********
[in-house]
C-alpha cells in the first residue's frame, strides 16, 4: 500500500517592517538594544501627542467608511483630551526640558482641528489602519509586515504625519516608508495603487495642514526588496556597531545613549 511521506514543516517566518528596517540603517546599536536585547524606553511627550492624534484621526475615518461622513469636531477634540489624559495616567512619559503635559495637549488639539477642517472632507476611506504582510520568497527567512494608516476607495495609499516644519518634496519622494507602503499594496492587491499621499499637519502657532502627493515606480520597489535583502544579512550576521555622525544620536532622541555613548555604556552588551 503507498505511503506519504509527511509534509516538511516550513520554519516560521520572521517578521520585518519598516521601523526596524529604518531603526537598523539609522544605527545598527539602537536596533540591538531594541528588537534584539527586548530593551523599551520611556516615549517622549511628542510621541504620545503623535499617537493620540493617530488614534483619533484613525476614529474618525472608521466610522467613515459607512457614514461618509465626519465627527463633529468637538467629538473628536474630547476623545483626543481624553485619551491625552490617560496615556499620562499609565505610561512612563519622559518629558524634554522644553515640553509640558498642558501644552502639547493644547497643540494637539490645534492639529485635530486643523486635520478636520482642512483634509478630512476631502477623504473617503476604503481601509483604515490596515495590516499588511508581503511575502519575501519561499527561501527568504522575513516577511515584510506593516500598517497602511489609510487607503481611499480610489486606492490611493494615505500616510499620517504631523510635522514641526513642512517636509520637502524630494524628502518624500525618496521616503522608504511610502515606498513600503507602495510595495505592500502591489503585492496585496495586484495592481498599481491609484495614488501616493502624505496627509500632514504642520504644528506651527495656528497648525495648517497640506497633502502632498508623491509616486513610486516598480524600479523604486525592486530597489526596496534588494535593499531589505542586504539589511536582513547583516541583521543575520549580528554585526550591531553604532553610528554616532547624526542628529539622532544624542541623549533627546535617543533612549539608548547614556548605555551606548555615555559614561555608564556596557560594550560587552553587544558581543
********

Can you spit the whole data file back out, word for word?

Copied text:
[in-house]
C-alpha cells in the first residue's frame, strides 16, 4: 500500500517592517538594544501627542467608511483630551526640558482641528489602519509586515504625519516608508495603487495642514526588496556597531545613549 511521506514543516517566518528596517540603517546599536536585547524606553511627550492624534484621526475615518461622513469636531477634540489624559495616567512619559503635559495637549488639539477642517472632507476611506504582510520568497527567512494608516476607495495609499516644519518634496519622494507602503499594496492587491499621499499637519502657532502627493515606480520597489535583502544579512550576521555622525544620536532622541555613548555604556552588551 503507498505511503506519504509527511509534509516538511516550513520554519516560521520572521517578521520585518519598516521601523526596524529604518531603526537598523539609522544605527545598527539602537536596533540591538531594541528588537534584539527586548530593551523599551520611556516615549517622549511628542510621541504620545503623535499617537493620540493617530488614534483619533484613525476614529474618525472608521466610522467613515459607512457614514461618509465626519465627527463633529468637538467629538473628536474630547476623545483626543481624553485619551491625552490617560496615556499620562499609565505610561512612563519622559518629558524634554522644553515640553509640558498642558501644552502639547493644547497643540494637539490645534492639529485635530486643523486635520478636520482642512483634509478630512476631502477623504473617503476604503481601509483604515490596515495590516499588511508581503511575502519575501519561499527561501527568504522575513516577511515584510506593516500598517497602511489609510487607503481611499480610489486606492490611493494615505500616510499620517504631523510635522514641526513642512517636509520637502524630494524628502518624500525618496521616503522608504511610502515606498513600503507602495510595495505592500502591489503585492496585496495586484495592481498599481491609484495614488501616493502624505496627509500632514504642520504644528506651527495656528497648525495648517497640506497633502502632498508623491509616486513610486516598480524600479523604486525592486530597489526596496534588494535593499531589505542586504539589511536582513547583516541583521543575520549580528554585526550591531553604532553610528554616532547624526542628529539622532544624542541623549533627546535617543533612549539608548547614556548605555551606548555615555559614561555608564556596557560594550560587552553587544558581543